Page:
By Bert Stratton
I’m on board. I’m good with the proposal from Hyperloop, a California company that announced on Monday it wants to get me from my home in Cleveland to Chicago in 28 minutes. If they can pull it off (right now it’s just a feasibility study), Hyperloop will be an underground low-pressure tube that goes 730 mph. Will this happen? I don’t know. Driverless cars are around the corner. Ketchup bottles are upside down.
A Michigan football bar here in Cleveland? I’ll take it, and the growing economy that comes with it.
I periodically ascend to Chicago, the capital of the Midwest, to deliver my offerings. My wife and I visit our daughter, who works there. We bring her odds and ends from her childhood bedroom. She’s one of the many Midwest college grads who settle in Chicago, which is taking more than its fair share of energy and talent out of the other Midwestern cities — Cleveland included. Chicago’s North Side is a post-college bubble, with an abundance of Big Ten–themed bars to prove it.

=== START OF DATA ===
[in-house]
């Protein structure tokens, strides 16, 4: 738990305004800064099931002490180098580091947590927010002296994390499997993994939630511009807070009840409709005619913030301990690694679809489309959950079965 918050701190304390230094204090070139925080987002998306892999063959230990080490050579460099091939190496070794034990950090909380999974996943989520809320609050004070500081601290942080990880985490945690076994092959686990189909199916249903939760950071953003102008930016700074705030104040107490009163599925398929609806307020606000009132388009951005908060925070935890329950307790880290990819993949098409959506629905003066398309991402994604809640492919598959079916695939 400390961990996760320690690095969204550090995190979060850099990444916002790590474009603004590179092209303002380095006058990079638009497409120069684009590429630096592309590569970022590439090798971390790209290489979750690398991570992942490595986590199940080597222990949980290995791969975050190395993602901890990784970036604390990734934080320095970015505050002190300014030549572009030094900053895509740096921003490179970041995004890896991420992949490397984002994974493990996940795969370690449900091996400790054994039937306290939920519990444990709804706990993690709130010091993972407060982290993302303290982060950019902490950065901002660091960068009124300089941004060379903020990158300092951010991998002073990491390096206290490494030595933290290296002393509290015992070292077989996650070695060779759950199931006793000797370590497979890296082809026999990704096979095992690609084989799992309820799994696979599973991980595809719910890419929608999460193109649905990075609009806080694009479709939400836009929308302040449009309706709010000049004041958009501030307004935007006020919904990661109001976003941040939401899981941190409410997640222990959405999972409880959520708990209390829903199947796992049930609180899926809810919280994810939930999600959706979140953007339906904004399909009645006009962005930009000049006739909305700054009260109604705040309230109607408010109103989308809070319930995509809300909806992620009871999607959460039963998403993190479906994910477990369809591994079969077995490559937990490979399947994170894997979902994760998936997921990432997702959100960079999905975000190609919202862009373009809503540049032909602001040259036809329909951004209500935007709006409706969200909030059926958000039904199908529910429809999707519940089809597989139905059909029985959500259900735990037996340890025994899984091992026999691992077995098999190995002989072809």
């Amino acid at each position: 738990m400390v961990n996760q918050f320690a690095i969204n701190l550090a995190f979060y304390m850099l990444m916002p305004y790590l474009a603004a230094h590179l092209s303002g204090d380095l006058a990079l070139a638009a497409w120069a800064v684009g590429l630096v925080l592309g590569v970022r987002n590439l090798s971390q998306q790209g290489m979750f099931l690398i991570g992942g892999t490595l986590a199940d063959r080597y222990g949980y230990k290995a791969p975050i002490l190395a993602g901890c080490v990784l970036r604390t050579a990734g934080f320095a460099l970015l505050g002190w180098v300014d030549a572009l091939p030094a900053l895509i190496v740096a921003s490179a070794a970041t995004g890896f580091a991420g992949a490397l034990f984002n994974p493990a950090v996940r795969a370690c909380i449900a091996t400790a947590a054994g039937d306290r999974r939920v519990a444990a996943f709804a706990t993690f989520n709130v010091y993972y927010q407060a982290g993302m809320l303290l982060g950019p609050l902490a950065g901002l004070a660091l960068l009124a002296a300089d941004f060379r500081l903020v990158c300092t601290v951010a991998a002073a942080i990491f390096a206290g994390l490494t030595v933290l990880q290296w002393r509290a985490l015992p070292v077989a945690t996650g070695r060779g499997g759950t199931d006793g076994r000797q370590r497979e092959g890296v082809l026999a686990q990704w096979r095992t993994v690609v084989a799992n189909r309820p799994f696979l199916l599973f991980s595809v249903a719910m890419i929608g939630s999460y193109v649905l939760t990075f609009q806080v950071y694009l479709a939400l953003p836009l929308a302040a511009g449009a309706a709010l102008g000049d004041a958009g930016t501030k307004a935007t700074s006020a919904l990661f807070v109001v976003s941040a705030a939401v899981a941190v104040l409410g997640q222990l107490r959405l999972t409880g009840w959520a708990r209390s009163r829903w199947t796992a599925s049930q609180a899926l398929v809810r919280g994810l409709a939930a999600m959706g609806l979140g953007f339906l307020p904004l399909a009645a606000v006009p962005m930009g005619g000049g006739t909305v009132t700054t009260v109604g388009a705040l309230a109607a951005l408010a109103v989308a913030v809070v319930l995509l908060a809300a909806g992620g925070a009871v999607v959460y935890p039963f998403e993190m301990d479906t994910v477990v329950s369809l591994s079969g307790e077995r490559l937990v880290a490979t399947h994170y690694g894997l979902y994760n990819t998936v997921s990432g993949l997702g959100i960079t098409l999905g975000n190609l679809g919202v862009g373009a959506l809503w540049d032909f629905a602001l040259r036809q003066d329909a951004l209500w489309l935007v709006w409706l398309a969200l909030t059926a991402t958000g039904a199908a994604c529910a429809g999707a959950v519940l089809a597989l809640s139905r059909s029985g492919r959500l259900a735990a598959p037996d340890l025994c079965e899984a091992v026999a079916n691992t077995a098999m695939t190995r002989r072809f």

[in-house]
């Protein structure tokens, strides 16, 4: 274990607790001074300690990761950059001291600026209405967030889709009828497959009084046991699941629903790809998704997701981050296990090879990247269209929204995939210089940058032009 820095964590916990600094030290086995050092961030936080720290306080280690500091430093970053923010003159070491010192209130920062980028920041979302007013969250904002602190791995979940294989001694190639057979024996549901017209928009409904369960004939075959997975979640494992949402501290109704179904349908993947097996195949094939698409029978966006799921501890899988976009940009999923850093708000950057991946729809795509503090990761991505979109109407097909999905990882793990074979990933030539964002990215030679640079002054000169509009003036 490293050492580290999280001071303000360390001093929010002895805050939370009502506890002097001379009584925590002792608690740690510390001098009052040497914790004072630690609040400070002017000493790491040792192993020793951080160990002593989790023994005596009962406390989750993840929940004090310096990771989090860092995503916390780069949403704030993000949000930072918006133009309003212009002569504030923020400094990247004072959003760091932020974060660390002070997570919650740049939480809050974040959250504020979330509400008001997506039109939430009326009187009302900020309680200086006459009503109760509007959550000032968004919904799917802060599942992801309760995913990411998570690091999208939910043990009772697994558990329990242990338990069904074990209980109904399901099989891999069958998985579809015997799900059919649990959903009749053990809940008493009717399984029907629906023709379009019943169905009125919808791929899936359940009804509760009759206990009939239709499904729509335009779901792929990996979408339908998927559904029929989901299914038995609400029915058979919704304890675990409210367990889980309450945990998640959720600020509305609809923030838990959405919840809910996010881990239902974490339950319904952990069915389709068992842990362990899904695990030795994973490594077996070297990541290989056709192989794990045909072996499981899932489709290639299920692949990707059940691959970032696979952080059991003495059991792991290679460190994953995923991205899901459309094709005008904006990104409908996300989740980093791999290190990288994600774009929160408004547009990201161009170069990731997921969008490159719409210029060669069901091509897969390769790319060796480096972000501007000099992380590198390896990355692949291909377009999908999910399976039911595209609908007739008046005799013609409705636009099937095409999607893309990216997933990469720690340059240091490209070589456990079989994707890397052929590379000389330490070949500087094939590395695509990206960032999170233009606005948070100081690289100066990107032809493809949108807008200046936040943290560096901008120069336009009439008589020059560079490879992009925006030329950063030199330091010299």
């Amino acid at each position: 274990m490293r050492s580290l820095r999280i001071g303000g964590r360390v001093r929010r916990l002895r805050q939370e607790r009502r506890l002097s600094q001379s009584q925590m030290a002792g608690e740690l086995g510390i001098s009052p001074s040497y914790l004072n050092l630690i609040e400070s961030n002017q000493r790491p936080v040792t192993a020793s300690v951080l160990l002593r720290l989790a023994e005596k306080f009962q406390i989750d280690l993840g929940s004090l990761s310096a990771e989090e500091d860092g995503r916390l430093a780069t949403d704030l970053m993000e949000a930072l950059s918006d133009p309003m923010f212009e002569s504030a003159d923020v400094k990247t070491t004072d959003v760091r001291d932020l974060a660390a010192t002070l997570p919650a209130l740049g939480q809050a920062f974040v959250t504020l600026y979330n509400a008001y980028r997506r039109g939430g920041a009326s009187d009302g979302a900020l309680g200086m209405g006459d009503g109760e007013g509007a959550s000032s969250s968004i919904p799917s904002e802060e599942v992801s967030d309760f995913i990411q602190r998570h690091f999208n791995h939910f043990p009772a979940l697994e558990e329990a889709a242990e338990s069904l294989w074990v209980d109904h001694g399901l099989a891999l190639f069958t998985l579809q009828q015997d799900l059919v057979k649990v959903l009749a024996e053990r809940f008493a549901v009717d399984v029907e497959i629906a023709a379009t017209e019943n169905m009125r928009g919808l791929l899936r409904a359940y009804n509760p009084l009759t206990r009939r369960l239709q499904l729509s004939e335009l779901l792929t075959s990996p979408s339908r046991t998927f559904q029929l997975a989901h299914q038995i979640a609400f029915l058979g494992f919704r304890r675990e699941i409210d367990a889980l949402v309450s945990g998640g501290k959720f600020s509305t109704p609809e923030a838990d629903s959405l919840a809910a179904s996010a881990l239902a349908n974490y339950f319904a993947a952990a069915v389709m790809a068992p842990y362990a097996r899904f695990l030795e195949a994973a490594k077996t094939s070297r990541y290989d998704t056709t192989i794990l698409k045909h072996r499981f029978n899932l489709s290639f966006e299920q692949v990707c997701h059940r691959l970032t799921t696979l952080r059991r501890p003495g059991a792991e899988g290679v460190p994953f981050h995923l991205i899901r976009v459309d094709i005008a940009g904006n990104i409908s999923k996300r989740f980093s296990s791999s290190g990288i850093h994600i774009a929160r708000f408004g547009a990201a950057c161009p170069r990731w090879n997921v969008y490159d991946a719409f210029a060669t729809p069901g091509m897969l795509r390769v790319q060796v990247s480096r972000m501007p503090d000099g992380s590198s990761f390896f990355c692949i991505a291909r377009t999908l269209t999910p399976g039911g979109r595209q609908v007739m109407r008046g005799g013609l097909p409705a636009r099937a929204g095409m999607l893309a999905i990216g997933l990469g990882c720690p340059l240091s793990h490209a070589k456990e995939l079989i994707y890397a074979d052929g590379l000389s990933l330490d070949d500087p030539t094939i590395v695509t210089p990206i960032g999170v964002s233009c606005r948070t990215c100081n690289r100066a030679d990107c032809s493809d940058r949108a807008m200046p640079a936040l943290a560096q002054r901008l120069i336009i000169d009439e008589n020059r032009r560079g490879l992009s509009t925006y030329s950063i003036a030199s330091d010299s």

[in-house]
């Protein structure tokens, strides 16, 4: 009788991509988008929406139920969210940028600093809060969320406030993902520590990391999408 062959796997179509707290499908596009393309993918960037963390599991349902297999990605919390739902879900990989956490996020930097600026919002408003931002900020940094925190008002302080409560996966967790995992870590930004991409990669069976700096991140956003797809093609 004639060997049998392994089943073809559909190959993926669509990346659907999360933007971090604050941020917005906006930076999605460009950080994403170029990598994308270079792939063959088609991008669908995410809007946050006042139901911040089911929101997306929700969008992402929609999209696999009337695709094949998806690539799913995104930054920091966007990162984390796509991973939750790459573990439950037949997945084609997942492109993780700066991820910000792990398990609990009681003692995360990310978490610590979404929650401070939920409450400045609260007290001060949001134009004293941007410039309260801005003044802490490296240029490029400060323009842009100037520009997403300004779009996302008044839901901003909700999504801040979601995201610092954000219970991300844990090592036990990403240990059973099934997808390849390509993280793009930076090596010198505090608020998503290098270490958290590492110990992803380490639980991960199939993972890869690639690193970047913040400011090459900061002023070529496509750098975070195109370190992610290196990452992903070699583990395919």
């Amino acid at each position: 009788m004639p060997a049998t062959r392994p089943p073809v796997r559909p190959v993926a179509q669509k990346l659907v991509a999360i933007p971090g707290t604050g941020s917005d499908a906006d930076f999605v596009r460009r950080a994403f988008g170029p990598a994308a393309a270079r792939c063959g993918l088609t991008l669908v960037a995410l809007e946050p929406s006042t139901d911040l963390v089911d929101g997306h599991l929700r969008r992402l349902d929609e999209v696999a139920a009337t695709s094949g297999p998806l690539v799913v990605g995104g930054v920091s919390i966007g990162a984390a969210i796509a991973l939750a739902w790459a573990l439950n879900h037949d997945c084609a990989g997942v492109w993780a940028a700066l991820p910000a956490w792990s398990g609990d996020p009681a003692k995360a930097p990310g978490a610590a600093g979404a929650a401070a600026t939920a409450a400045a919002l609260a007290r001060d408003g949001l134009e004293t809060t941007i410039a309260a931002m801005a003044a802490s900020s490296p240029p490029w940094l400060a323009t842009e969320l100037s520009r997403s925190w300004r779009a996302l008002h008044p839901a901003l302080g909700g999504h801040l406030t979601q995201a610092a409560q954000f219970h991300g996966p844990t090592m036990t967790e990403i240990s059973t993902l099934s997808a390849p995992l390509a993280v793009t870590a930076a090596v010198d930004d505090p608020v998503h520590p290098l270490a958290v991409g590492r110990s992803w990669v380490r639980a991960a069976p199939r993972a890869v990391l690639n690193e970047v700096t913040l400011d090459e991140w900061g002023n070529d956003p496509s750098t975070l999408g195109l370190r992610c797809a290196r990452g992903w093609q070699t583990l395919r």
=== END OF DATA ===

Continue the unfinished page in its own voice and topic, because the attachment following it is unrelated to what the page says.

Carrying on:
I’m not a fan of such bars, but as a Midwest provincial (one who doesn’t live within 10 miles of the Loop), I wouldn’t mind some of that energy and talent coming back here to Cleveland. A Michigan bar here in Cleveland? I’ll take it, and the growing economy that comes with it. With the Hyperloop, maybe that can happen. A Loop worker could buy a modestly priced palace (by Chicago standards) in Shaker Heights and commute daily to Chicago. No hassle. Throw in a bar car and Shaker can be the Darien, CT, to Chicago’s Wall Street.
Then, of course, there’s the Chicago traffic jams, which I always thought should have names, like hurricanes. In Cleveland we have two or three traffic jams a year. I’d like to see a few more here (another indication of a growing economy), but I’m also good with our current “Cleveland, We Have Light Traffic” civic campaign.
My wife wants to invest in the Hyperloop. Our older son, a lawyer, says, “No, Hyperloop is not happening. It’s a pipe dream, literally.” Hey, I’ll take a puff. On two conditions: 1. Free luggage. 2. Allow food: Chicago-bound, I’ll carry a bundle of coconut bars from Davis Bakery; and I wouldn’t mind returning with a bag of popcorn from Garrett.
Bert Stratton has contributed to The New York Times, the Times of Israel, the Plain Dealer and City Journal. He has won two Hopwood Awards. He blogs at Klezmer Guy.
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